Nine flag-draped coffins were lined up at the front of the stage. A portrait was positioned at the head of each.

    Moments before the ceremony started, nine officers marched down the center aisle. Each carried a helmet.

    As the families started their long walk up the aisle -- escorted by a firefighter -- a spotlight illuminated their hero's portrait. As they arrived at the coffin, the honor guard placed a helmet.

    The firefighters were lauded for giving the ultimate sacrifice, and Mayor Joseph P. Riley Jr. vowed that the citizens will always remember them.

    The crowd wiped tears and chuckled as Chief Rusty Thomas told personal stories about each fallen hero, his friends.

    As he stepped from the podium, the audience rose to applaud.

    Moments later, tears flowed as the bell was rung, signaling 5-5-5.

    After the service, hundreds of personnel lined the sidewalk while the caskets were rolled to the waiting hearses. Family members who included many children as well as elderly, followed.

    The pipers played as the coffins were placed in the hearses. Just as the last one was being loaded, two F-18s screamed overhead.

    Houston Firefighter John Drew said he came to support Charleston's finest. "It was very well done."

    Drew said when Houston lost Grady Burke in 2005, they received tremendous support. Friday, it was their turn.

    Ryan Hornback, from City of Calumet, Ill., was one of many pipe band members who attended the service. He said there's an unwritten rule in the fire service -- never forget.

    He said many pipers were staying in the Charleston area to play at the firefighters' funerals over the next few days. "We're also thinking about playing at the fire scene."

    Atlanta Lt. Jerry Andrews Jr. called the event "very touching."

    "When something like this happens we come together as one big family. When a firefighter is killed he was trying to help someone."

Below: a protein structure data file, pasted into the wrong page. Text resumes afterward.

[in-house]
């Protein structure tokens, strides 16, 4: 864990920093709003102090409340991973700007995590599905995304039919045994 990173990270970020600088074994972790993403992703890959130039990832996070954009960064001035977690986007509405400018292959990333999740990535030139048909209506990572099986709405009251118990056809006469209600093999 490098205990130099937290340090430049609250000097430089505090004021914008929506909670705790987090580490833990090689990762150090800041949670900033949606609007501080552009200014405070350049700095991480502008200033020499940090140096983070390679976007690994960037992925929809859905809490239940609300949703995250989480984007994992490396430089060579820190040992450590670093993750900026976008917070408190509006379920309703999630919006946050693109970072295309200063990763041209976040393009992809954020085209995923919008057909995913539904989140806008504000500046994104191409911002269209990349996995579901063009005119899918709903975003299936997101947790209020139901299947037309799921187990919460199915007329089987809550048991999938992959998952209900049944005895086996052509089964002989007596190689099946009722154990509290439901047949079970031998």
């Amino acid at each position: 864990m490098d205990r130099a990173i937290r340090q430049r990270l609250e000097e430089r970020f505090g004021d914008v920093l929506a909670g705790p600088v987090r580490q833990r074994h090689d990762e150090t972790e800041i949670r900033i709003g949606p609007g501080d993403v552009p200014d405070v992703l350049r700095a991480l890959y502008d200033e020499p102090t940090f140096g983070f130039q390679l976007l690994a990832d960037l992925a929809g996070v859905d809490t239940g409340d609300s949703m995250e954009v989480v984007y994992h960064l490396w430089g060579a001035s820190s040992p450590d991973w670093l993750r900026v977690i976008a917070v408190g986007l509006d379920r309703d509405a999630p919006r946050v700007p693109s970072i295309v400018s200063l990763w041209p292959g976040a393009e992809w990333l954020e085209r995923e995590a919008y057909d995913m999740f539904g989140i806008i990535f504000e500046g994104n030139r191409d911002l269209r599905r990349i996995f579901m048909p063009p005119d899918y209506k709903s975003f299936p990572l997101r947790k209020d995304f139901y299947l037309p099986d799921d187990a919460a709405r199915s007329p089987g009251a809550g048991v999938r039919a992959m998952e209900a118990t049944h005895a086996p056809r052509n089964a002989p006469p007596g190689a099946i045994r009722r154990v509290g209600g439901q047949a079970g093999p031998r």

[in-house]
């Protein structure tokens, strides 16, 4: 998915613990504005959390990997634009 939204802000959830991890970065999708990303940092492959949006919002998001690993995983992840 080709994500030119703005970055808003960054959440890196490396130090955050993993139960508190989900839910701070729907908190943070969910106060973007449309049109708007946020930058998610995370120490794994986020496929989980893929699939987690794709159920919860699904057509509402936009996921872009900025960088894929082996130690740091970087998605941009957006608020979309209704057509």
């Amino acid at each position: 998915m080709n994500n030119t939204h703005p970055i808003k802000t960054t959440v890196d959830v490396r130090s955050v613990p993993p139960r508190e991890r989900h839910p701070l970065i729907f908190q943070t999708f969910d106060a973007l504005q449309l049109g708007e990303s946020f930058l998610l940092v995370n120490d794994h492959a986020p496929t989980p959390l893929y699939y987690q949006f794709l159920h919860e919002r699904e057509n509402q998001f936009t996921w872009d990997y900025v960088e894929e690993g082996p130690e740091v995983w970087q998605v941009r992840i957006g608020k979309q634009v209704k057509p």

Walter Parker, an Atlanta chief, said: "We received so much help after we lost a firefighter in November, I made a pledge to go to funerals???Everything has been so nice here. Not just the service, the people here have been wonderful."

    A lieutenant from the District of Columbia also was impressed by the memorial service. "It was excellent. It was very well done. We always stick together," said Dan Dugan, who said he also heard accolades about Chief Thomas. "He really knew his people."

    Albert Cherascot, of the Columbus Fire Dept., said the Charleston Fire Department deserves credit for putting the ceremony together in such short notice. "This all came together really quickly."

    The personal messages from Thomas and Riley are what moved Lt. Bob Hale from Saginaw, Mich.

    "They were both so impressive. You could tell the chief really knows his people. He was really in touch. The mayor too, he was great. I plan to write letters when I get back."

    Brody Dietzer, a former Charleston firefighter before moving to Michigan, said he enjoyed working with Thomas. "He's genuine. If he meets you today, he'll remember your name next month no matter what. It's incredible."

    Dietzer, now a firefighter in Michigan, said the ceremony was fitting. The fallen would definitely have approved.